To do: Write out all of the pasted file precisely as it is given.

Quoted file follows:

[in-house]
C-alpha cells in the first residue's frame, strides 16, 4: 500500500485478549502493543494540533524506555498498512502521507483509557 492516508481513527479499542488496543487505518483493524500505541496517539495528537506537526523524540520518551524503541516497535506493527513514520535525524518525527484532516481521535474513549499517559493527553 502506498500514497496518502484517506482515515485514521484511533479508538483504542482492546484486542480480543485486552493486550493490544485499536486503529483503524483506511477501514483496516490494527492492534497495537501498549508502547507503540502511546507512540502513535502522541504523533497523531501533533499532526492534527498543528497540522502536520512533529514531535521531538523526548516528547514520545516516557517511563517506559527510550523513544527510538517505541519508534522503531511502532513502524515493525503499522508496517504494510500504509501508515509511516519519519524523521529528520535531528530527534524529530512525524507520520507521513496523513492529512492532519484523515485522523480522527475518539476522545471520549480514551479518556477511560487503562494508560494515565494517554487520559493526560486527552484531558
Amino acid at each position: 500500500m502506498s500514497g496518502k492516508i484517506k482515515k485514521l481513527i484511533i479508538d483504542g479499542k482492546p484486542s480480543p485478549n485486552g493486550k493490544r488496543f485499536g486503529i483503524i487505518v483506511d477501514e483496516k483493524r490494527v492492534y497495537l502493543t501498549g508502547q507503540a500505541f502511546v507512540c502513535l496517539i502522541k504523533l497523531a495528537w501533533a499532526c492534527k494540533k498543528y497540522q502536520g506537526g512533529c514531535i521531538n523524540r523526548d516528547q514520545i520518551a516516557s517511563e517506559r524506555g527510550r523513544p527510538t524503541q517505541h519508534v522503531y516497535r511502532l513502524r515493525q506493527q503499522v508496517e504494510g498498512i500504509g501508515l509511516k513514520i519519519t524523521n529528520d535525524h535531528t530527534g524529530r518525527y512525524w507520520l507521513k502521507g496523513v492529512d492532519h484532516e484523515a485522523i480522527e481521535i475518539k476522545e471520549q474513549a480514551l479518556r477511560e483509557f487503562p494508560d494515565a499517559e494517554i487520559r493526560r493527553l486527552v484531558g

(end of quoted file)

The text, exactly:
[in-house]
C-alpha cells in the first residue's frame, strides 16, 4: 500500500485478549502493543494540533524506555498498512502521507483509557 492516508481513527479499542488496543487505518483493524500505541496517539495528537506537526523524540520518551524503541516497535506493527513514520535525524518525527484532516481521535474513549499517559493527553 502506498500514497496518502484517506482515515485514521484511533479508538483504542482492546484486542480480543485486552493486550493490544485499536486503529483503524483506511477501514483496516490494527492492534497495537501498549508502547507503540502511546507512540502513535502522541504523533497523531501533533499532526492534527498543528497540522502536520512533529514531535521531538523526548516528547514520545516516557517511563517506559527510550523513544527510538517505541519508534522503531511502532513502524515493525503499522508496517504494510500504509501508515509511516519519519524523521529528520535531528530527534524529530512525524507520520507521513496523513492529512492532519484523515485522523480522527475518539476522545471520549480514551479518556477511560487503562494508560494515565494517554487520559493526560486527552484531558
Amino acid at each position: 500500500m502506498s500514497g496518502k492516508i484517506k482515515k485514521l481513527i484511533i479508538d483504542g479499542k482492546p484486542s480480543p485478549n485486552g493486550k493490544r488496543f485499536g486503529i483503524i487505518v483506511d477501514e483496516k483493524r490494527v492492534y497495537l502493543t501498549g508502547q507503540a500505541f502511546v507512540c502513535l496517539i502522541k504523533l497523531a495528537w501533533a499532526c492534527k494540533k498543528y497540522q502536520g506537526g512533529c514531535i521531538n523524540r523526548d516528547q514520545i520518551a516516557s517511563e517506559r524506555g527510550r523513544p527510538t524503541q517505541h519508534v522503531y516497535r511502532l513502524r515493525q506493527q503499522v508496517e504494510g498498512i500504509g501508515l509511516k513514520i519519519t524523521n529528520d535525524h535531528t530527534g524529530r518525527y512525524w507520520l507521513k502521507g496523513v492529512d492532519h484532516e484523515a485522523i480522527e481521535i475518539k476522545e471520549q474513549a480514551l479518556r477511560e483509557f487503562p494508560d494515565a499517559e494517554i487520559r493526560r493527553l486527552v484531558g